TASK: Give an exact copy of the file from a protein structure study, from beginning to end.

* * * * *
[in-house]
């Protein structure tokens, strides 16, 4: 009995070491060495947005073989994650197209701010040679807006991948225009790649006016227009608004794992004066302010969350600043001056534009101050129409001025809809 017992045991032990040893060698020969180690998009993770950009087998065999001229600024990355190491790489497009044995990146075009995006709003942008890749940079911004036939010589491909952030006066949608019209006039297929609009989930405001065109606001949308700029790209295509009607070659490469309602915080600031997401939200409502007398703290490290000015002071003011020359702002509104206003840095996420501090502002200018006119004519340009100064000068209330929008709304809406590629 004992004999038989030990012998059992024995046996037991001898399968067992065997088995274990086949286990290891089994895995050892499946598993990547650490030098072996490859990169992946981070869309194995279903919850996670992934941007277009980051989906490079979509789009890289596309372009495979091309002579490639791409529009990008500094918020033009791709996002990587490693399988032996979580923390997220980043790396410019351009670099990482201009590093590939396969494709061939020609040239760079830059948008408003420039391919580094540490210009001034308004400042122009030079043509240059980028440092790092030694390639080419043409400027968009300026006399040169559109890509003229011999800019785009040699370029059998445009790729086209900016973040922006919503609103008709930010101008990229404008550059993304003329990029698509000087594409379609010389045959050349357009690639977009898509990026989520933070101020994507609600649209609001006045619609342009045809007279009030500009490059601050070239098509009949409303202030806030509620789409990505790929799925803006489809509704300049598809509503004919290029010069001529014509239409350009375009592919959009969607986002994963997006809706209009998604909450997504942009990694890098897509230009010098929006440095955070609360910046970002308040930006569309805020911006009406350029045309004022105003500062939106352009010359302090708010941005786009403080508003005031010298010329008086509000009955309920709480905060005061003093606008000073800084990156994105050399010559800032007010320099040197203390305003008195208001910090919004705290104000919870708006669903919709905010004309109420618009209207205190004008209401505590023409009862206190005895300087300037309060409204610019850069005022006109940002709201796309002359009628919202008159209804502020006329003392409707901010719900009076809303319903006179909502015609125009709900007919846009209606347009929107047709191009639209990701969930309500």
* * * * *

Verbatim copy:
[in-house]
């Protein structure tokens, strides 16, 4: 009995070491060495947005073989994650197209701010040679807006991948225009790649006016227009608004794992004066302010969350600043001056534009101050129409001025809809 017992045991032990040893060698020969180690998009993770950009087998065999001229600024990355190491790489497009044995990146075009995006709003942008890749940079911004036939010589491909952030006066949608019209006039297929609009989930405001065109606001949308700029790209295509009607070659490469309602915080600031997401939200409502007398703290490290000015002071003011020359702002509104206003840095996420501090502002200018006119004519340009100064000068209330929008709304809406590629 004992004999038989030990012998059992024995046996037991001898399968067992065997088995274990086949286990290891089994895995050892499946598993990547650490030098072996490859990169992946981070869309194995279903919850996670992934941007277009980051989906490079979509789009890289596309372009495979091309002579490639791409529009990008500094918020033009791709996002990587490693399988032996979580923390997220980043790396410019351009670099990482201009590093590939396969494709061939020609040239760079830059948008408003420039391919580094540490210009001034308004400042122009030079043509240059980028440092790092030694390639080419043409400027968009300026006399040169559109890509003229011999800019785009040699370029059998445009790729086209900016973040922006919503609103008709930010101008990229404008550059993304003329990029698509000087594409379609010389045959050349357009690639977009898509990026989520933070101020994507609600649209609001006045619609342009045809007279009030500009490059601050070239098509009949409303202030806030509620789409990505790929799925803006489809509704300049598809509503004919290029010069001529014509239409350009375009592919959009969607986002994963997006809706209009998604909450997504942009990694890098897509230009010098929006440095955070609360910046970002308040930006569309805020911006009406350029045309004022105003500062939106352009010359302090708010941005786009403080508003005031010298010329008086509000009955309920709480905060005061003093606008000073800084990156994105050399010559800032007010320099040197203390305003008195208001910090919004705290104000919870708006669903919709905010004309109420618009209207205190004008209401505590023409009862206190005895300087300037309060409204610019850069005022006109940002709201796309002359009628919202008159209804502020006329003392409707901010719900009076809303319903006179909502015609125009709900007919846009209606347009929107047709191009639209990701969930309500």